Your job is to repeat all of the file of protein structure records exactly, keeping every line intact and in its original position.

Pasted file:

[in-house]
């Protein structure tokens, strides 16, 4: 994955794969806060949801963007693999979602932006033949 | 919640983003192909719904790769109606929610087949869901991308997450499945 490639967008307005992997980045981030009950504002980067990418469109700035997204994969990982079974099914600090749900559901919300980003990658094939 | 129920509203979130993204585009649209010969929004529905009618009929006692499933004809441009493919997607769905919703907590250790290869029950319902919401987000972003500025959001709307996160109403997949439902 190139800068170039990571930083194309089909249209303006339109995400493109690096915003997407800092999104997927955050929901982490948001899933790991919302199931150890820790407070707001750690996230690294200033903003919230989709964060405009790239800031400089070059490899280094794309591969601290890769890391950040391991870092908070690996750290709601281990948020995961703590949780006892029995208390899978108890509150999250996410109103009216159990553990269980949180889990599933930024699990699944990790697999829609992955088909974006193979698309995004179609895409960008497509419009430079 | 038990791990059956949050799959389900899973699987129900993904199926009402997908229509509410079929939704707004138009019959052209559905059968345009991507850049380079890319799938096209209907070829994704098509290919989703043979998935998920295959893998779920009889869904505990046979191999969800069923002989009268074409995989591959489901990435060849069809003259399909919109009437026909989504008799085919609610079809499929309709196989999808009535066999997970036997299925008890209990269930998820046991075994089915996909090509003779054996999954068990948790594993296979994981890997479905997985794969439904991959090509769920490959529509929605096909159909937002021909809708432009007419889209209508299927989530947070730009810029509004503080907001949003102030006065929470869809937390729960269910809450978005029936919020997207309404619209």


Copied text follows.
[in-house]
């Protein structure tokens, strides 16, 4: 994955794969806060949801963007693999979602932006033949 | 919640983003192909719904790769109606929610087949869901991308997450499945 490639967008307005992997980045981030009950504002980067990418469109700035997204994969990982079974099914600090749900559901919300980003990658094939 | 129920509203979130993204585009649209010969929004529905009618009929006692499933004809441009493919997607769905919703907590250790290869029950319902919401987000972003500025959001709307996160109403997949439902 190139800068170039990571930083194309089909249209303006339109995400493109690096915003997407800092999104997927955050929901982490948001899933790991919302199931150890820790407070707001750690996230690294200033903003919230989709964060405009790239800031400089070059490899280094794309591969601290890769890391950040391991870092908070690996750290709601281990948020995961703590949780006892029995208390899978108890509150999250996410109103009216159990553990269980949180889990599933930024699990699944990790697999829609992955088909974006193979698309995004179609895409960008497509419009430079 | 038990791990059956949050799959389900899973699987129900993904199926009402997908229509509410079929939704707004138009019959052209559905059968345009991507850049380079890319799938096209209907070829994704098509290919989703043979998935998920295959893998779920009889869904505990046979191999969800069923002989009268074409995989591959489901990435060849069809003259399909919109009437026909989504008799085919609610079809499929309709196989999808009535066999997970036997299925008890209990269930998820046991075994089915996909090509003779054996999954068990948790594993296979994981890997479905997985794969439904991959090509769920490959529509929605096909159909937002021909809708432009007419889209209508299927989530947070730009810029509004503080907001949003102030006065929470869809937390729960269910809450978005029936919020997207309404619209």